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I did an interesting experiment today.

I opened Amazon.com in my browser, logged in, brought up Fiddler, and tried to add a brand new credit card.

I typed in my credit card number, expiration, and card holder name. When I submitted the request I didn't see any POST to Amazon in Fiddler. The UI said there was a problem submitting my information, and that I should try again.

I repeated it and got the identical response.

I shut down Fiddler and hit submit. My information was accepted instantly.

I'd like to know how Amazon accomplished this feat. Is it common knowledge? Is there an HTTP header involving certificates that makes it easy?

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    Did you got your error message from the browser or from Amazon? – the scion Apr 26 '16 at 18:30
  • The error message appeared in the Amazon app in the browser. It wasn't a popup; it looked like a validation message you'd expect from a web app if you typed bad values into a text box. – duffymo Apr 26 '16 at 18:32
  • @Pillar, I added the java tag b/c I'm interested in adding this to a Java app. I agree that it's not pertinent to the question. – duffymo Apr 26 '16 at 18:34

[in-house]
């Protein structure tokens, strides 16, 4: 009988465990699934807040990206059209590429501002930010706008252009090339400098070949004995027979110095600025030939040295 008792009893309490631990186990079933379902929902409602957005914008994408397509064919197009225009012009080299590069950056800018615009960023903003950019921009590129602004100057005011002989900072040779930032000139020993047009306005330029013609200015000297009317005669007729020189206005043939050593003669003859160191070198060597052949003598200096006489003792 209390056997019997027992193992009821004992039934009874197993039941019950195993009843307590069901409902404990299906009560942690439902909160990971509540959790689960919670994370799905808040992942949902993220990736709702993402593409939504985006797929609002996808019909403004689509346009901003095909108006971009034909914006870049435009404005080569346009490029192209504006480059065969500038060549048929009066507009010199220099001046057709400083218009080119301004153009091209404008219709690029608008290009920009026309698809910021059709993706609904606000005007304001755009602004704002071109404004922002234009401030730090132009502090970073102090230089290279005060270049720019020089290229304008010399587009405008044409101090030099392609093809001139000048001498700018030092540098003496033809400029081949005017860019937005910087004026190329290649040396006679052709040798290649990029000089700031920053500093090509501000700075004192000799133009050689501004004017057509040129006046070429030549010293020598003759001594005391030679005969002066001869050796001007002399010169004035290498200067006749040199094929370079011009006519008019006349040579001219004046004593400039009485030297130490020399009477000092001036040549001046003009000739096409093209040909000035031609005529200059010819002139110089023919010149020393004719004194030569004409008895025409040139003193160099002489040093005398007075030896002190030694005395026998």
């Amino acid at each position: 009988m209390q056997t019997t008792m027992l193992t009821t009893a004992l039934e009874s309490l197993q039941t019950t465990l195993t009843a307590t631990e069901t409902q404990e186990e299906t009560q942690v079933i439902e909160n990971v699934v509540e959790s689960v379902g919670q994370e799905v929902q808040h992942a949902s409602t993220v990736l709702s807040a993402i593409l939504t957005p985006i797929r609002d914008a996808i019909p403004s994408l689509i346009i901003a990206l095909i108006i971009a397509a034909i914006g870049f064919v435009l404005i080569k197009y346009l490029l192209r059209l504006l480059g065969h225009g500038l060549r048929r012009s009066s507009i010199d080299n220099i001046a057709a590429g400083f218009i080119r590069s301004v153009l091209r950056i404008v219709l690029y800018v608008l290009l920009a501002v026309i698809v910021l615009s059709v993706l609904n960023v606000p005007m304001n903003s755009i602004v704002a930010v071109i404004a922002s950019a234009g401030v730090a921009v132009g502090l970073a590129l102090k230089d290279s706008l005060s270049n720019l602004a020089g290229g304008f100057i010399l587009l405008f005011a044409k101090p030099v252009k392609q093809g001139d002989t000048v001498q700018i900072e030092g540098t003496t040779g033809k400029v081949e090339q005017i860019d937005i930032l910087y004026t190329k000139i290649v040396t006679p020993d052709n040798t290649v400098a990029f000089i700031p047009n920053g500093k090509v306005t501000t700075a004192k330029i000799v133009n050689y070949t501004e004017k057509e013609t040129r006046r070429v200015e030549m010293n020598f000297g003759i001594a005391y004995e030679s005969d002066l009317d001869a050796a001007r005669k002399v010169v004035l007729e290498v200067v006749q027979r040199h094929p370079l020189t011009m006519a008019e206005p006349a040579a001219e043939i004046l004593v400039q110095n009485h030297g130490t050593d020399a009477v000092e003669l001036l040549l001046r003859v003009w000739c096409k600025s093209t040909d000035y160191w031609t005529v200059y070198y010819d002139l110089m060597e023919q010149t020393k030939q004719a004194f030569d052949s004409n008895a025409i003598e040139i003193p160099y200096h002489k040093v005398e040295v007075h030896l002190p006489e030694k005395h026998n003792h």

• there are some possible solutions to preventing man-in-the-middle attacks as you attempted here: stackoverflow.com/questions/10808930/… apparently Client-side certification for SSL authentication is a thing? Also did you enable ssl traffic in the settings for fiddler? – scrappedcola Apr 26 '16 at 18:36
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    You should consider asking this same question (or having it migrated to) Security.SE. – esqew Apr 26 '16 at 18:40
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I think it is certificate pinning or something like it. Server certificate is pinned in application, so app accept only it, not any other certs even they are valid.

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  • Thank you Dmitry, I'll dig into that. – duffymo Apr 26 '16 at 18:40
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    It's unlikely to be HTTPS key pinning. Per a check on securityheaders.io, Amazon doesn't actually send that header at all. – Jules Apr 26 '16 at 18:40
  • You are right. What else it can be? – Dmitry Apr 26 '16 at 18:44
  • All things aside, I'm not sure how HPKP would really affect this; that header's mostly for the server to resist impersonation by other servers, not for the client to resist impersonation by other clients. – Jules Apr 26 '16 at 19:15

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